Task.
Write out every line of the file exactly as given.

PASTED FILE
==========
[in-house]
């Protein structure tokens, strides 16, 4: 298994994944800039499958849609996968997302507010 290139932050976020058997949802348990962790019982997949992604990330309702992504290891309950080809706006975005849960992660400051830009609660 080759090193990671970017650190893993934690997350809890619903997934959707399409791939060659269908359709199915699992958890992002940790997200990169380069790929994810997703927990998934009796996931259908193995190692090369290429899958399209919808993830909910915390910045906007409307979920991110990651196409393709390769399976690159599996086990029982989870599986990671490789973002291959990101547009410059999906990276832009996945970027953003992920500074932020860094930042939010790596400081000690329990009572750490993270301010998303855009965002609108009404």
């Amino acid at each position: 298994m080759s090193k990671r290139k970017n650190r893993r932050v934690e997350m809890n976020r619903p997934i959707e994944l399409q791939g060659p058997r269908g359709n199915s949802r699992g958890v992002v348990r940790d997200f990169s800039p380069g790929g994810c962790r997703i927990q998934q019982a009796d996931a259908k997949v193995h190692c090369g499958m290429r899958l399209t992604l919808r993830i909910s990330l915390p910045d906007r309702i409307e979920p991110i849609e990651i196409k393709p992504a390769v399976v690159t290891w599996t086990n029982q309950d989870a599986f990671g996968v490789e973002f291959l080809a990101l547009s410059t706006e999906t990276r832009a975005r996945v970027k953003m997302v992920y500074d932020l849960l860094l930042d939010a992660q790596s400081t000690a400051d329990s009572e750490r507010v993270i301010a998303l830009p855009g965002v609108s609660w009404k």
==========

[in-house]
């Protein structure tokens, strides 16, 4: 298994994944800039499958849609996968997302507010 290139932050976020058997949802348990962790019982997949992604990330309702992504290891309950080809706006975005849960992660400051830009609660 080759090193990671970017650190893993934690997350809890619903997934959707399409791939060659269908359709199915699992958890992002940790997200990169380069790929994810997703927990998934009796996931259908193995190692090369290429899958399209919808993830909910915390910045906007409307979920991110990651196409393709390769399976690159599996086990029982989870599986990671490789973002291959990101547009410059999906990276832009996945970027953003992920500074932020860094930042939010790596400081000690329990009572750490993270301010998303855009965002609108009404």
């Amino acid at each position: 298994m080759s090193k990671r290139k970017n650190r893993r932050v934690e997350m809890n976020r619903p997934i959707e994944l399409q791939g060659p058997r269908g359709n199915s949802r699992g958890v992002v348990r940790d997200f990169s800039p380069g790929g994810c962790r997703i927990q998934q019982a009796d996931a259908k997949v193995h190692c090369g499958m290429r899958l399209t992604l919808r993830i909910s990330l915390p910045d906007r309702i409307e979920p991110i849609e990651i196409k393709p992504a390769v399976v690159t290891w599996t086990n029982q309950d989870a599986f990671g996968v490789e973002f291959l080809a990101l547009s410059t706006e999906t990276r832009a975005r996945v970027k953003m997302v992920y500074d932020l849960l860094l930042d939010a992660q790596s400081t000690a400051d329990s009572e750490r507010v993270i301010a998303l830009p855009g965002v609108s609660w009404k």